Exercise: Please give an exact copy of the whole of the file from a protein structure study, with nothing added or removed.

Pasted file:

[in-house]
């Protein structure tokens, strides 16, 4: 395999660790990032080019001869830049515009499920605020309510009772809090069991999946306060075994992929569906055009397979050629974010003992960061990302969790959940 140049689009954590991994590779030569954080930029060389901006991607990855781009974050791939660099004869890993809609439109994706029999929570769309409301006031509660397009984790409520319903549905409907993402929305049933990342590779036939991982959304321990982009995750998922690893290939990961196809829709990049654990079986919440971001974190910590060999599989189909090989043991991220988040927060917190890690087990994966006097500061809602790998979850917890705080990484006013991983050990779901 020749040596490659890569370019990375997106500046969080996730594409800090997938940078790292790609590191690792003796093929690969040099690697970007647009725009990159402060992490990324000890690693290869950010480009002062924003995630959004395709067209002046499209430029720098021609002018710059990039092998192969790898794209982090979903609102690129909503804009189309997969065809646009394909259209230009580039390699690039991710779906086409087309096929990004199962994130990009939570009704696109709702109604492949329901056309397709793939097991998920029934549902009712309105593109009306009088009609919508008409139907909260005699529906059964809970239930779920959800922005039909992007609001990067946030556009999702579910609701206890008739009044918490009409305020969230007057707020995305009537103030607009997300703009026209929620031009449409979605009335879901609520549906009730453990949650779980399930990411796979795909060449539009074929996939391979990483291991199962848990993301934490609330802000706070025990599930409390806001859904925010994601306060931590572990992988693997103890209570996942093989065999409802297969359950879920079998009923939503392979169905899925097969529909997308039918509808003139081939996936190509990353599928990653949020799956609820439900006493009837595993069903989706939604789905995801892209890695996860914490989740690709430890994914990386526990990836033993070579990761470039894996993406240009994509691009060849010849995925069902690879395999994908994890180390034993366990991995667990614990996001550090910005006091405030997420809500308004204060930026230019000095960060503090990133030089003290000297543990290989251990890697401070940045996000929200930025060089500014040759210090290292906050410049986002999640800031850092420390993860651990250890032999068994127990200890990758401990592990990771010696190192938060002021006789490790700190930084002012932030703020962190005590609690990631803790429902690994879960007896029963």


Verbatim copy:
[in-house]
């Protein structure tokens, strides 16, 4: 395999660790990032080019001869830049515009499920605020309510009772809090069991999946306060075994992929569906055009397979050629974010003992960061990302969790959940 140049689009954590991994590779030569954080930029060389901006991607990855781009974050791939660099004869890993809609439109994706029999929570769309409301006031509660397009984790409520319903549905409907993402929305049933990342590779036939991982959304321990982009995750998922690893290939990961196809829709990049654990079986919440971001974190910590060999599989189909090989043991991220988040927060917190890690087990994966006097500061809602790998979850917890705080990484006013991983050990779901 020749040596490659890569370019990375997106500046969080996730594409800090997938940078790292790609590191690792003796093929690969040099690697970007647009725009990159402060992490990324000890690693290869950010480009002062924003995630959004395709067209002046499209430029720098021609002018710059990039092998192969790898794209982090979903609102690129909503804009189309997969065809646009394909259209230009580039390699690039991710779906086409087309096929990004199962994130990009939570009704696109709702109604492949329901056309397709793939097991998920029934549902009712309105593109009306009088009609919508008409139907909260005699529906059964809970239930779920959800922005039909992007609001990067946030556009999702579910609701206890008739009044918490009409305020969230007057707020995305009537103030607009997300703009026209929620031009449409979605009335879901609520549906009730453990949650779980399930990411796979795909060449539009074929996939391979990483291991199962848990993301934490609330802000706070025990599930409390806001859904925010994601306060931590572990992988693997103890209570996942093989065999409802297969359950879920079998009923939503392979169905899925097969529909997308039918509808003139081939996936190509990353599928990653949020799956609820439900006493009837595993069903989706939604789905995801892209890695996860914490989740690709430890994914990386526990990836033993070579990761470039894996993406240009994509691009060849010849995925069902690879395999994908994890180390034993366990991995667990614990996001550090910005006091405030997420809500308004204060930026230019000095960060503090990133030089003290000297543990290989251990890697401070940045996000929200930025060089500014040759210090290292906050410049986002999640800031850092420390993860651990250890032999068994127990200890990758401990592990990771010696190192938060002021006789490790700190930084002012932030703020962190005590609690990631803790429902690994879960007896029963």